Devin only glared at him in reply.  He owed the man no explanations – even though it seemed that he had figured out a few things already.  It was something that had happened to Devin in the past that had made him so wary of emotion – at least, in part.  The mage thought it odd, in the back of his mind, that Allistair didn’t seem to think that Devin might find his vampiric affliction a cause for avoidance.  Maybe it was simply because he was so confident of being cured.

If he was cured...what would Devin think of him then?  Would he be ready to finally open himself up to someone?  A dozen similar questions prodded him, but he didn’t really want to dwell on something that might only be an unobtainable daydream.

“I guess...I’ll let you get to bed, then,” Allistair murmured, looking down at the floor.  “May I come see you tomorrow?”  He glanced up at Devin, still looking a little hurt.

“It’s not like I can stop you,” the mage growled, turning away.  “Whatever suits you.  But I can’t get any work done if you’re bothering me.”

“’Bothering’ you.”  Allistair’s voice registered a slight amused irritation.  “I see.  Well...if you need to speak with me for some reason,” and the vampire’s resigned tone acknowledged that as a faint possibility, “certainly your guardian can find me.”  Without waiting for a reply, he turned and left the room without looking back.  A moment later, Devin heard the front door open and close.

His mood was now as dark as the sky outside.  Allistair had put him in the unusual position of actually being ashamed of his behavior, and that only made him angrier.  Who was this man to make him feel bad for trying to protect himself?  What the hell did he really want?

The mage was glad that Luciel did not put in an appearance; he had the feeling that the angel would chide him for his meanness.  But what else was he supposed to do?  He was almost desperate to keep Allistair at a distance – letting him get close held too many risks.  If being rude was the only way to do it, well...coldness was something Devin excelled at.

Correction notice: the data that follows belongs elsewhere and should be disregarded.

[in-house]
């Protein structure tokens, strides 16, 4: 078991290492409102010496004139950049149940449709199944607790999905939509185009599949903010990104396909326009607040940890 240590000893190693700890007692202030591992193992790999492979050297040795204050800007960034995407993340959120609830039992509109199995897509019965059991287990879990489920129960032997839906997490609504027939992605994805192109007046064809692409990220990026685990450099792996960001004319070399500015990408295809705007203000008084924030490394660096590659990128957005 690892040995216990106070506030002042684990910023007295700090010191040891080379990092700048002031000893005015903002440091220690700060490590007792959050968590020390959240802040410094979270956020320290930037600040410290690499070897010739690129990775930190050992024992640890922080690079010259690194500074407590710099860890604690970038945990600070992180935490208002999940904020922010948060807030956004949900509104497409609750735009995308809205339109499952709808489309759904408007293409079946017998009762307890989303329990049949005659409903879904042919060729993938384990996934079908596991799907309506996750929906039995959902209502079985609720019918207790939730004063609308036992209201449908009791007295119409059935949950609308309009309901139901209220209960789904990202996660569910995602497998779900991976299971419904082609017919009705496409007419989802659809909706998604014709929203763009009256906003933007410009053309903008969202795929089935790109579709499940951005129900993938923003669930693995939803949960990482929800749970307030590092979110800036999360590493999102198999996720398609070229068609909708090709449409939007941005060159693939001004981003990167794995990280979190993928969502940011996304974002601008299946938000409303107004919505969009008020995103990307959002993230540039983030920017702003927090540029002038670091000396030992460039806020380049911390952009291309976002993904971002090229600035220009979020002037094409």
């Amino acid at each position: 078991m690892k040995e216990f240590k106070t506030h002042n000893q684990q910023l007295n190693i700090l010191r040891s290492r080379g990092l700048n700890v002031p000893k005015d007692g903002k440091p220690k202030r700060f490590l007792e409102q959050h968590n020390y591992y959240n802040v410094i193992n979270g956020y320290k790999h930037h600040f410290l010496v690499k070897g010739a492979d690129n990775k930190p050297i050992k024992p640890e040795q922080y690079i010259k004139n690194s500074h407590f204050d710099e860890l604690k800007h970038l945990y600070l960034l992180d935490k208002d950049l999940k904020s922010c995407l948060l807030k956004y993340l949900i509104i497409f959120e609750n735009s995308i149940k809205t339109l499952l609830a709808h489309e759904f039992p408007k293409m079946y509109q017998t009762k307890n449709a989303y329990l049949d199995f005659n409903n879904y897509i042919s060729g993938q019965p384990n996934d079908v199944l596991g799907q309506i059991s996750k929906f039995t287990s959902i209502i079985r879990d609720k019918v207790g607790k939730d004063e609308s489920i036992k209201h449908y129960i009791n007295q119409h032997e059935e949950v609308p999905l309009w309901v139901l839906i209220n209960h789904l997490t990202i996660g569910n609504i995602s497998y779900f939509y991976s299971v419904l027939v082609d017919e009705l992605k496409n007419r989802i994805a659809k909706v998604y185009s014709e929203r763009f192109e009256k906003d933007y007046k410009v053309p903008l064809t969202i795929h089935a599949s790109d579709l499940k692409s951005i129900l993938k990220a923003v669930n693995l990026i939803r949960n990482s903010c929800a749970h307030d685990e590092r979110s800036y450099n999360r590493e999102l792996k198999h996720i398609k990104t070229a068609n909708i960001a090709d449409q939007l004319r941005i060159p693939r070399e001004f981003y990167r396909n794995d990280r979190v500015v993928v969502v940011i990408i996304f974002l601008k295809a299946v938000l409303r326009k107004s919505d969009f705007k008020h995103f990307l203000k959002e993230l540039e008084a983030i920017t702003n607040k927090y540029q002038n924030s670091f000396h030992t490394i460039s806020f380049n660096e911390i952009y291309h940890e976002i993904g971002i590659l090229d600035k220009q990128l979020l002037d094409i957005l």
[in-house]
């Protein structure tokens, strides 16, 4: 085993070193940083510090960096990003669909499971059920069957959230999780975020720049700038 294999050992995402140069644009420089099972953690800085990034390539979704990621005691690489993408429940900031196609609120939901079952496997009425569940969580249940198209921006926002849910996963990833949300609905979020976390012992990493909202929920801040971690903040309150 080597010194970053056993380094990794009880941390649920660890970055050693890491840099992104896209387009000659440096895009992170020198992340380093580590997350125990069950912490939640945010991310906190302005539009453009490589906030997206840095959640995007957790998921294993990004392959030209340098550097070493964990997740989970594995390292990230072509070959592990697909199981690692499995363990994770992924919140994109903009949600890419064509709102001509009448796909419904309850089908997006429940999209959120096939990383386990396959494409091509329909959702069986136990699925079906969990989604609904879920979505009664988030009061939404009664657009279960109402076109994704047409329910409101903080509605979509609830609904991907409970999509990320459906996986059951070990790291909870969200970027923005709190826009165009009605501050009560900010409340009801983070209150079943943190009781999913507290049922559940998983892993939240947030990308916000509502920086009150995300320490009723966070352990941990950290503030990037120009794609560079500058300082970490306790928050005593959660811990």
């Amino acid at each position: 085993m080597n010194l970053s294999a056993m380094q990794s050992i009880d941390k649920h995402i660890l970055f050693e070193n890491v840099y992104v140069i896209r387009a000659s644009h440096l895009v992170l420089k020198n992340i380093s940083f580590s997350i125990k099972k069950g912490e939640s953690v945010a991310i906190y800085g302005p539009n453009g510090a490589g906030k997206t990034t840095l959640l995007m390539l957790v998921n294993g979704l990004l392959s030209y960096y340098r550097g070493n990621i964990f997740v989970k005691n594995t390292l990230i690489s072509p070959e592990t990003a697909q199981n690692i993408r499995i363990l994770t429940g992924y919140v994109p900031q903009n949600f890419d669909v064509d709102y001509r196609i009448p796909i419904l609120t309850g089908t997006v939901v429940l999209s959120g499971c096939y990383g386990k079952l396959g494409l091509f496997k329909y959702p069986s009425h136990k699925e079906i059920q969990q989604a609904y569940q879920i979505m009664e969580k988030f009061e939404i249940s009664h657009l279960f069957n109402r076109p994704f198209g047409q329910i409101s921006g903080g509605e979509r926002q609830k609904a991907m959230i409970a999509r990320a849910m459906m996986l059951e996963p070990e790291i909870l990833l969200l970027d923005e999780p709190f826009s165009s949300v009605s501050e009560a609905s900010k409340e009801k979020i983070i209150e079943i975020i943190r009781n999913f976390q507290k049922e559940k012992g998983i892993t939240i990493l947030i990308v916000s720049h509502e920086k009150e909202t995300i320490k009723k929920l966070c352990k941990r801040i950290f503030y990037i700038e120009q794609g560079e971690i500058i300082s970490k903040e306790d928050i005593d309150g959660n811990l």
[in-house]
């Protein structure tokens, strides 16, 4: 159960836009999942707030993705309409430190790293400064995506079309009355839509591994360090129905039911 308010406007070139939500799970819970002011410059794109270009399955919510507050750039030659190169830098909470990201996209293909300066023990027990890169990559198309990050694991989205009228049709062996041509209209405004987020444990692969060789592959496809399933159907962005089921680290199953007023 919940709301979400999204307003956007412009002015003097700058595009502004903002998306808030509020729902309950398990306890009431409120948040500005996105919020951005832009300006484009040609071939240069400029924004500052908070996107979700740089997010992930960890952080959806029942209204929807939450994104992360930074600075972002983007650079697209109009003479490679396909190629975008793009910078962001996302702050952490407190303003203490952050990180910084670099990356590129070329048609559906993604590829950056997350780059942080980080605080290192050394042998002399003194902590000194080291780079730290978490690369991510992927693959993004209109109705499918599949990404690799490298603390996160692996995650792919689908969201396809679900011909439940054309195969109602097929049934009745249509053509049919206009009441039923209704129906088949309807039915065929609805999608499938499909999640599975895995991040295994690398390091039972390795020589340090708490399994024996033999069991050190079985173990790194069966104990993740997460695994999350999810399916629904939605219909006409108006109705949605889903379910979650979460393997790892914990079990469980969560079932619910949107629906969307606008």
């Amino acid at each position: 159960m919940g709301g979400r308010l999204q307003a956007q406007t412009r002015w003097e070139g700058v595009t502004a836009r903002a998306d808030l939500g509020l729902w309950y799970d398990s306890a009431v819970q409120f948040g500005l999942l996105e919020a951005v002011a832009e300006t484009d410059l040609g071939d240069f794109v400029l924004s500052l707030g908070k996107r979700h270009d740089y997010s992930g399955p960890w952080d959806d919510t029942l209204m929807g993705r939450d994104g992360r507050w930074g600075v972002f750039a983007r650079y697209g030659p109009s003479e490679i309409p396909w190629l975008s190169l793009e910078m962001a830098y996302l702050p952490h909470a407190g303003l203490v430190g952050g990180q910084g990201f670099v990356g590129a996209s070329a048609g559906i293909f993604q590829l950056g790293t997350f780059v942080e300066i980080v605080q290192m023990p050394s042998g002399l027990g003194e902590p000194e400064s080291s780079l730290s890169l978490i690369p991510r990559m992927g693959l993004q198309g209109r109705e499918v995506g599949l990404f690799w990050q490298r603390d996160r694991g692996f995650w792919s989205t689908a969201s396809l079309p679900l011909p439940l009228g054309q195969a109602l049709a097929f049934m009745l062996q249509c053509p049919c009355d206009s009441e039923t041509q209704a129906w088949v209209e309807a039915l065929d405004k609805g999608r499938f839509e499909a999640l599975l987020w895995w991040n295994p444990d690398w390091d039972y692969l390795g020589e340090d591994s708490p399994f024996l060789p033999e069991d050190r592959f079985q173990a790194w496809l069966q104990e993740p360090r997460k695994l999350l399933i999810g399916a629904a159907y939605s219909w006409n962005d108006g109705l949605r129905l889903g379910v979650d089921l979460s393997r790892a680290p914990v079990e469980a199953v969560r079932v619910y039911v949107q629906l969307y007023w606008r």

As he collapsed into bed a few minutes later, he had to forcibly shut out his circling, confused thoughts, which flitted back and forth between the sweet nervousness of Allistair’s kiss and the anger and resentment he felt for the man at the moment.  Neither was conducive to sleep, and sleep was what he desperately needed, to wash away the night’s events and cover them with a veil of distance for the next day. 

Despite the mental discipline that years of magic training had honed, however, Devin’s last conscious thought was the undeniably pleasant memory of cool lips pressed gently against his own.


Part 2 Back to the Office Part 4

Hah!  I bet you thought Allistair was going to bite Devin again. ^-^  But he's a little stronger than that. I'm kind of amused to be able to play off of Devin's internal attitude -- he hasn't really had a chance to be ashamed of himself since "Definition", and I didn't get into it much there.  Seems, tho, that only people he cares about (hmm...) can make him really feel sorry for his behavior.